Sidechain blocks are produced by validateers, asynchronously to layer one at a higher block rate. Despite the TEEs’ integrity guarantees, these blocks are not yet final because forks on the sidechain can still happen. Every sidechain block hash is anchored to the layer one blockchain and gets finalized on layer one with the block that includes its anchoring extrinsic.
Our sidechains support multiple validateers operating within TEEs, a hardware-encrypted area of a CPU securing data in use. The added value of our sidechains is that once verified, all validators can trust each other, thus enabling sub-second block times with up to 2,000 TPS on each sidechain. In combination, this provides a cumulative capacity of up to 1 million TPS over the entire Integritee Network for well-shardable use cases.
Computations done inside TEEs can be independent and isolated from the mainnet, providing developers with a set of attractive benefits: scalability, confidentiality, and independent economics on L2. If you’re interested in knowing more about our sidechains and their features, check out this article.
Do you need TEER tokens to use the privacy sidechain?
Sidechain validateer operators will pay fees for remote attestation and sidechain finality in TEER on the Integritee Network. The Integritee network treasury may, subject to its governance, offer TEER grants to common good validateer operators. The end users, on the other hand, need not care about TEER because our sidechains will use the native token of the target L1 as their native token, which is needed to pay fees on L2 (KSM in the case of Statemine). This greatly simplifies UX while still ensuring economic viability for sidechain operators.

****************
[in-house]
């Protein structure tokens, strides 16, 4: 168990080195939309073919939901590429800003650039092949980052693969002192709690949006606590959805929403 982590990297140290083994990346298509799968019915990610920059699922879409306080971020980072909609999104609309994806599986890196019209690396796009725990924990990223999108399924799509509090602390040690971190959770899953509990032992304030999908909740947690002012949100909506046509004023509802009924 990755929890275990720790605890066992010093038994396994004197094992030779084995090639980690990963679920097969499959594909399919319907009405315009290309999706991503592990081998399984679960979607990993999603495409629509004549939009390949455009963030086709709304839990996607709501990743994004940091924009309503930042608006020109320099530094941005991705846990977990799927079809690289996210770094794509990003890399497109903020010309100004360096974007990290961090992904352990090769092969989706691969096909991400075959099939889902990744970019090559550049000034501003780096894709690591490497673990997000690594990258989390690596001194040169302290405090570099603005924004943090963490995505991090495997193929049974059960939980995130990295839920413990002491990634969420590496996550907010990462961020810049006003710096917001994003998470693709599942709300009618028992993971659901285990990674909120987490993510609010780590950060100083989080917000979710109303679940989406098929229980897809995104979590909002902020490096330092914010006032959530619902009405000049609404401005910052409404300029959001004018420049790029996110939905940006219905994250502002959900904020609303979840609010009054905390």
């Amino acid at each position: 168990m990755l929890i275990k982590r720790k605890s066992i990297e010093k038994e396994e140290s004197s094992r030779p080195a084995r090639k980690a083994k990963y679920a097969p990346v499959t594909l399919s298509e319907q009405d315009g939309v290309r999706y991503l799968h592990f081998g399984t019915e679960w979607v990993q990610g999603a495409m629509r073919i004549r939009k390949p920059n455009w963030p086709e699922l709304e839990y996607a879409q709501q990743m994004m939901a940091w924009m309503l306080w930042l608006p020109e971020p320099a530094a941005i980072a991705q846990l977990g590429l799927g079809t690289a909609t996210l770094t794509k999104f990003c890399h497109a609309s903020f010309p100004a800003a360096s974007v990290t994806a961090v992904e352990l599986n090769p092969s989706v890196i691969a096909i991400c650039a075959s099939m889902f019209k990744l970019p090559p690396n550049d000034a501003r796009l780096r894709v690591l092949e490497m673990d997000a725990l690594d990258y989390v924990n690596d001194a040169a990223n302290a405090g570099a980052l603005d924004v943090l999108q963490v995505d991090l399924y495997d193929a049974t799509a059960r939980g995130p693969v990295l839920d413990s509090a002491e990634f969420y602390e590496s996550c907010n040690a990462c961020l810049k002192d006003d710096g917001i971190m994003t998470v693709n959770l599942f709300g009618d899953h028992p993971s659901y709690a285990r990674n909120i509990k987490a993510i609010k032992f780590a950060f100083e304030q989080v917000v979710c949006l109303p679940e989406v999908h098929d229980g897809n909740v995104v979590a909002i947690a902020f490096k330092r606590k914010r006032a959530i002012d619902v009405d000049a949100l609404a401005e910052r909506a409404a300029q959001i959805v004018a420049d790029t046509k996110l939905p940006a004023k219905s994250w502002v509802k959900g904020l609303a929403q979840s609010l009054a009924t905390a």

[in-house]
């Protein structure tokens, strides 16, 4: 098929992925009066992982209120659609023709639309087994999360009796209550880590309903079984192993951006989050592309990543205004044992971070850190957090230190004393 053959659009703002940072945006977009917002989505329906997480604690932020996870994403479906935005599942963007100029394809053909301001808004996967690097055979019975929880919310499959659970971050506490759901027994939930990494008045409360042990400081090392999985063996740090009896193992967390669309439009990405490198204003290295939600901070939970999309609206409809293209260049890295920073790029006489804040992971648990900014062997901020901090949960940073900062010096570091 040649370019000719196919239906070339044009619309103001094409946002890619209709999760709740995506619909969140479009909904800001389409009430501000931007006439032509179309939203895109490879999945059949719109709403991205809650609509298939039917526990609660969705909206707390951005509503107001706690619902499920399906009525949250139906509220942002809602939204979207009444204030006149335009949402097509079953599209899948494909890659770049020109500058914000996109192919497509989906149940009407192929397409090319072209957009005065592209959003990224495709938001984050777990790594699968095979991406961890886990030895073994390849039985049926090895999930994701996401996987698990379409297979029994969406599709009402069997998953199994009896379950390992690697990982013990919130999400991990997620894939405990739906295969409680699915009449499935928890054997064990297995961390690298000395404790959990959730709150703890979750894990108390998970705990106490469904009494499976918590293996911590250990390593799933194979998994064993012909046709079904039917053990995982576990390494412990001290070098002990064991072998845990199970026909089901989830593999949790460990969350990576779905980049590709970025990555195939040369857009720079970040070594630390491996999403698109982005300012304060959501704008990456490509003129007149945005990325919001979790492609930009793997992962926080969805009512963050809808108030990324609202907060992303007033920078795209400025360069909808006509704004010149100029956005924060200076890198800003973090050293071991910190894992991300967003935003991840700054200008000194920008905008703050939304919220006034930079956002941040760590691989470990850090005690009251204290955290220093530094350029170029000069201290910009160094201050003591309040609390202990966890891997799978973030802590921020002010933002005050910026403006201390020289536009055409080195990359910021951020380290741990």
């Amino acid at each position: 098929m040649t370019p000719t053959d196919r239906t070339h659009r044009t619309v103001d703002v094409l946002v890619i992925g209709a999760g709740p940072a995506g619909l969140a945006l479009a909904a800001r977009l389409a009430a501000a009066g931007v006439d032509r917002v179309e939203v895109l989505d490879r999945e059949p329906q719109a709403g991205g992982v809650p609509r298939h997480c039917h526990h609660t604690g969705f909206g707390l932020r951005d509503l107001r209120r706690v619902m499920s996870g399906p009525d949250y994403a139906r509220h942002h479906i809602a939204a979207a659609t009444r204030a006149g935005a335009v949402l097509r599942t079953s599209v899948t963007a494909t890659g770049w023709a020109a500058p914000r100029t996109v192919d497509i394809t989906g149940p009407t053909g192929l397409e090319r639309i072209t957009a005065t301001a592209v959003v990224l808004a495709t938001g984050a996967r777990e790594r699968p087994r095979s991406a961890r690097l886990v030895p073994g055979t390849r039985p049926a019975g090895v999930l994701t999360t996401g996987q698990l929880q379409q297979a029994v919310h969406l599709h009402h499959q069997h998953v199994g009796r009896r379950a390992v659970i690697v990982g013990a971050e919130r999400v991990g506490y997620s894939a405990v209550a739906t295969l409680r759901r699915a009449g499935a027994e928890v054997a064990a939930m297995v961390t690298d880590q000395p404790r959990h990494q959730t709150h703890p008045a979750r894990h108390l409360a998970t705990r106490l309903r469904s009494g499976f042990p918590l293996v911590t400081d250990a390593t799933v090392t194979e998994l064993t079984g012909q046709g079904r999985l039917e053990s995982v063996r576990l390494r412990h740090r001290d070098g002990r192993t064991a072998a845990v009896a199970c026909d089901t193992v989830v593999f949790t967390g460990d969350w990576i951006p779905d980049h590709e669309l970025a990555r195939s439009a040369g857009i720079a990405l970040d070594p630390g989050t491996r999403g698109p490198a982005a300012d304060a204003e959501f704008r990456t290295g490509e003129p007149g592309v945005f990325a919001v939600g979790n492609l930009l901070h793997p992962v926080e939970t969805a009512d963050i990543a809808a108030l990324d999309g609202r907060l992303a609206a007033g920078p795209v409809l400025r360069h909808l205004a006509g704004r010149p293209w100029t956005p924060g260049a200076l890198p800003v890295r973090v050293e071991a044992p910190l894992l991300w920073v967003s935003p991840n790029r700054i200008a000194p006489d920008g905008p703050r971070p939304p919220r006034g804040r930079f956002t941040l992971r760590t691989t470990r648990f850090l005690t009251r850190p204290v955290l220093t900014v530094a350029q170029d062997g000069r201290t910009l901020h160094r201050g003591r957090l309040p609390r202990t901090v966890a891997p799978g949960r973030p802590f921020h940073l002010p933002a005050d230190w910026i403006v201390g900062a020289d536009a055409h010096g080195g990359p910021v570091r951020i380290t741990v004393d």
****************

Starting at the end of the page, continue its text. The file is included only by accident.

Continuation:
Essential when deploying Trusted Execution Environments (TEEs), remote attestation is the process of authenticating the TEE and signing a report confirming its genuineness — it basically tells you that what’s running inside the secure environment is, in fact, what you intended.
This process also confirms the hash of the binary that the secured environment is executing. Such a report also includes the TEE’s public signing key, so we can rest assured that we are truly talking to the right TEE by verifying its signature. Remote attestation provides verification for three things: (1) the application’s fingerprint, (2) its integrity (that it has not been tampered with), and (3) that it is running securely within a genuine machine.
Integritee decouples this process from the TEE manufacturer, in our case Intel for the time being, such that no Intel attestation services are needed and the validation happens in a decentralized manner.
Reasonable Privacy vs. Law Enforcement Access
We aim to provide reasonable privacy for web3 users, but we are not interested in protecting and fostering criminal activity. That is why we plan to allow selective disclosure of data under well-defined circumstances. But who should decide who shall be granted access to sensitive data? Should there be a democratic vote for each request? One person-one-vote or token weighted? Should there be representative powers like judges and the police, represented by well-known accounts? And if so, from what national jurisdiction should they originate? Should they be granted X inquiries per day and subscriptions to a maximum of Y accounts to make sure the surveillance is limited?
These questions are beyond our pay grade and competence. We can just provide the tech to implement, what the community will request. And here comes the power of general-purpose TEEs: in contrast to pure cryptography like ZKP, TEEs can be programmed to be compliant with regulations — while still providing a reasonable amount of privacy for the masses.